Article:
Bucking the System

And just as the powers-that-be didn’t like their geo-centric model challenged, the powers-that-be today don’t take kindly to what threatens their deep-time paradigm, the reigning assumption on which their careers, their research, their prestige, and their worldview, rests. It’s a tragic irony: science, which began as a revolt against the establishment (ever hear of the Scientific Revolution?), has now become the establishment and is just as intolerant of dissent today as were the Aristotelean dogmatists who made life miserable for Galileo Galilei half a millennium ago.

Imagine what would happen if the paradigm shifted to a model that didn’t allow for the billions of years that we’ve been assured were absolute fact. It would destroy the theory of evolution, and it’s hard to fathom all that comes down if that house of cards, upon which so much of the modern biological worldview sits, were to tumble. It would be the intellectual equivalent of another Copernican Revolution, which didn’t come without centuries of resistance, not only on false religious grounds (the church viewed everything though the distorted and broken lens of Aristotle, the Darwin of that era), but by those who had scientific evidence for a model that, nevertheless, had to be discarded.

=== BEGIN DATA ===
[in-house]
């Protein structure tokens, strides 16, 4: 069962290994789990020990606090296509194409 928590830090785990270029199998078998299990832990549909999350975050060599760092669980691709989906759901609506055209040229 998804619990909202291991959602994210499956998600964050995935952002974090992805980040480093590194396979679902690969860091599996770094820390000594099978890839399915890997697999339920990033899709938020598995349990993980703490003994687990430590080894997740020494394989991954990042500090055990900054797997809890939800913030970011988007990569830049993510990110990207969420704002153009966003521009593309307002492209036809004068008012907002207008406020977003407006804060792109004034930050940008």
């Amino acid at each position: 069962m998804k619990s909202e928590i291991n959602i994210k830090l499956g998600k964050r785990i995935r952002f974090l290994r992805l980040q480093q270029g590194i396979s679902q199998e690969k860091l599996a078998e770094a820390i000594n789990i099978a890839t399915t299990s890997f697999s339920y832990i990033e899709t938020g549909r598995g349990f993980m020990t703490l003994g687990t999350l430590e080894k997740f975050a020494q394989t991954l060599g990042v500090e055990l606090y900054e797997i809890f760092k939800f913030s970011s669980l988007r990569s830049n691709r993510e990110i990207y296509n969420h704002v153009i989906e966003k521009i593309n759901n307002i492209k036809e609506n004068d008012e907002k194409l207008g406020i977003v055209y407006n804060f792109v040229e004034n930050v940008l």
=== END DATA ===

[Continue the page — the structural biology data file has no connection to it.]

I’m no earth scientist. I can’t testify to the validity of Monte Fleming’s arguments. But they make sense and, if nothing else, show that the reigning scientific paradigm about the age of life on earth is nowhere near as air-tight as the intolerant dogmatism of the scientific-industrial complex has convinced itself it is.  Thinking of myself at 15-years old being pummeled by waves from a beach that, before my eyes, had vanished, gives me some personal empirical confirmation, at least for the erosion argument, which, if true, helps expose evolution as the creation myth it has always been.

[i] Fleming, Monte. Stories About Earth’s History: A Geologist’s Dissent From Deep Time, Kindle Edition, p. 1.

[ii] Op. Cit., p.11.

[iii] Ecclesiastes 1:7.

[iv] Op. Cit. 1., p. 18.

[v] Ibid.

[vi] Op. Cit. 1., p. 21.

[vii] Ibid.

[viii] Op. Cit. 1. p. 75

[ix] Op. Cit. 1. pp. 78-79

[x] Op. Cit. 1. p. 83

[xi] Ibid.

Clifford Goldstein

Clifford Goldstein is the editor of the Adult Bible Study Guide. His latest book is Risen: Finding Hope in the Empty Tomb.